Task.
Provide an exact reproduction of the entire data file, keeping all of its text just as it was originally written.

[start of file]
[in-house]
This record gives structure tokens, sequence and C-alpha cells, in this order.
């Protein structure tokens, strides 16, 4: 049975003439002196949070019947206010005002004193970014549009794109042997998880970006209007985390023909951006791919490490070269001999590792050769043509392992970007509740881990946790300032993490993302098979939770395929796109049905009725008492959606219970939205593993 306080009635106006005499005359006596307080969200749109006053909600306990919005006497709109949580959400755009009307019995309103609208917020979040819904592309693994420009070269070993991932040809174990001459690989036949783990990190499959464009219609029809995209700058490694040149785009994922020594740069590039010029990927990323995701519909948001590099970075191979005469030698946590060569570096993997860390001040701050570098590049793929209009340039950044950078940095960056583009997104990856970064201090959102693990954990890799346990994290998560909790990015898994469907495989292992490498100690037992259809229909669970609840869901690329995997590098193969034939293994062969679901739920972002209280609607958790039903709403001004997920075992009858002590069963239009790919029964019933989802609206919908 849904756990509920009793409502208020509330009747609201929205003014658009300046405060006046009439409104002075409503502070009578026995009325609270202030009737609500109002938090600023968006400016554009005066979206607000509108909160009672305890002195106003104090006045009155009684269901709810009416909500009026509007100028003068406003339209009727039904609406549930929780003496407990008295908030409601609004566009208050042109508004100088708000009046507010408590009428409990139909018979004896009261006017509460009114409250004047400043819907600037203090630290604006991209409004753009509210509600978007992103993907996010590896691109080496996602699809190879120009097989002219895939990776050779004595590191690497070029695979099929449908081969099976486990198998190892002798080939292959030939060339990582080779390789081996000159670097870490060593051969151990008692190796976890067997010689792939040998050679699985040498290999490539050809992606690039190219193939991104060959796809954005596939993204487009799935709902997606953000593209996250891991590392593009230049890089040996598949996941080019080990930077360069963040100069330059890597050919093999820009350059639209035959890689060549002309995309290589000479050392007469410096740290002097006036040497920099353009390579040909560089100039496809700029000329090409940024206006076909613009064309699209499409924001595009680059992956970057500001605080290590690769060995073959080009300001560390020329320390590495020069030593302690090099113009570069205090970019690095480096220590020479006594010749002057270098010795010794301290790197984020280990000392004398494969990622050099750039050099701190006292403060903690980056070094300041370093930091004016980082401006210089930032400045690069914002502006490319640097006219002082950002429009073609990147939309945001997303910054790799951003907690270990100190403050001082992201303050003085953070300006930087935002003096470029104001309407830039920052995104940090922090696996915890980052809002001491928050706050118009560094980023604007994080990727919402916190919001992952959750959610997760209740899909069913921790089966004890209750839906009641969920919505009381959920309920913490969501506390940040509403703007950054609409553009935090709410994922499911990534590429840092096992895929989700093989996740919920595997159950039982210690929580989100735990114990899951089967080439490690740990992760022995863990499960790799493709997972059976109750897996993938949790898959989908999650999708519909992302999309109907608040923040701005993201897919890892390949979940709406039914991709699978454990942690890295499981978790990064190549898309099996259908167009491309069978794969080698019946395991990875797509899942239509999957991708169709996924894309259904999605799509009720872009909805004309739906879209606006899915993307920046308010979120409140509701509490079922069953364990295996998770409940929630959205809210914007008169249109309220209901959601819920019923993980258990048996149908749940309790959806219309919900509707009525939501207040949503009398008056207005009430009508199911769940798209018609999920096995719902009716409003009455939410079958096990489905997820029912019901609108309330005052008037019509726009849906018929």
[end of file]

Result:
[in-house]
This record gives structure tokens, sequence and C-alpha cells, in this order.
């Protein structure tokens, strides 16, 4: 049975003439002196949070019947206010005002004193970014549009794109042997998880970006209007985390023909951006791919490490070269001999590792050769043509392992970007509740881990946790300032993490993302098979939770395929796109049905009725008492959606219970939205593993 306080009635106006005499005359006596307080969200749109006053909600306990919005006497709109949580959400755009009307019995309103609208917020979040819904592309693994420009070269070993991932040809174990001459690989036949783990990190499959464009219609029809995209700058490694040149785009994922020594740069590039010029990927990323995701519909948001590099970075191979005469030698946590060569570096993997860390001040701050570098590049793929209009340039950044950078940095960056583009997104990856970064201090959102693990954990890799346990994290998560909790990015898994469907495989292992490498100690037992259809229909669970609840869901690329995997590098193969034939293994062969679901739920972002209280609607958790039903709403001004997920075992009858002590069963239009790919029964019933989802609206919908 849904756990509920009793409502208020509330009747609201929205003014658009300046405060006046009439409104002075409503502070009578026995009325609270202030009737609500109002938090600023968006400016554009005066979206607000509108909160009672305890002195106003104090006045009155009684269901709810009416909500009026509007100028003068406003339209009727039904609406549930929780003496407990008295908030409601609004566009208050042109508004100088708000009046507010408590009428409990139909018979004896009261006017509460009114409250004047400043819907600037203090630290604006991209409004753009509210509600978007992103993907996010590896691109080496996602699809190879120009097989002219895939990776050779004595590191690497070029695979099929449908081969099976486990198998190892002798080939292959030939060339990582080779390789081996000159670097870490060593051969151990008692190796976890067997010689792939040998050679699985040498290999490539050809992606690039190219193939991104060959796809954005596939993204487009799935709902997606953000593209996250891991590392593009230049890089040996598949996941080019080990930077360069963040100069330059890597050919093999820009350059639209035959890689060549002309995309290589000479050392007469410096740290002097006036040497920099353009390579040909560089100039496809700029000329090409940024206006076909613009064309699209499409924001595009680059992956970057500001605080290590690769060995073959080009300001560390020329320390590495020069030593302690090099113009570069205090970019690095480096220590020479006594010749002057270098010795010794301290790197984020280990000392004398494969990622050099750039050099701190006292403060903690980056070094300041370093930091004016980082401006210089930032400045690069914002502006490319640097006219002082950002429009073609990147939309945001997303910054790799951003907690270990100190403050001082992201303050003085953070300006930087935002003096470029104001309407830039920052995104940090922090696996915890980052809002001491928050706050118009560094980023604007994080990727919402916190919001992952959750959610997760209740899909069913921790089966004890209750839906009641969920919505009381959920309920913490969501506390940040509403703007950054609409553009935090709410994922499911990534590429840092096992895929989700093989996740919920595997159950039982210690929580989100735990114990899951089967080439490690740990992760022995863990499960790799493709997972059976109750897996993938949790898959989908999650999708519909992302999309109907608040923040701005993201897919890892390949979940709406039914991709699978454990942690890295499981978790990064190549898309099996259908167009491309069978794969080698019946395991990875797509899942239509999957991708169709996924894309259904999605799509009720872009909805004309739906879209606006899915993307920046308010979120409140509701509490079922069953364990295996998770409940929630959205809210914007008169249109309220209901959601819920019923993980258990048996149908749940309790959806219309919900509707009525939501207040949503009398008056207005009430009508199911769940798209018609999920096995719902009716409003009455939410079958096990489905997820029912019901609108309330005052008037019509726009849906018929």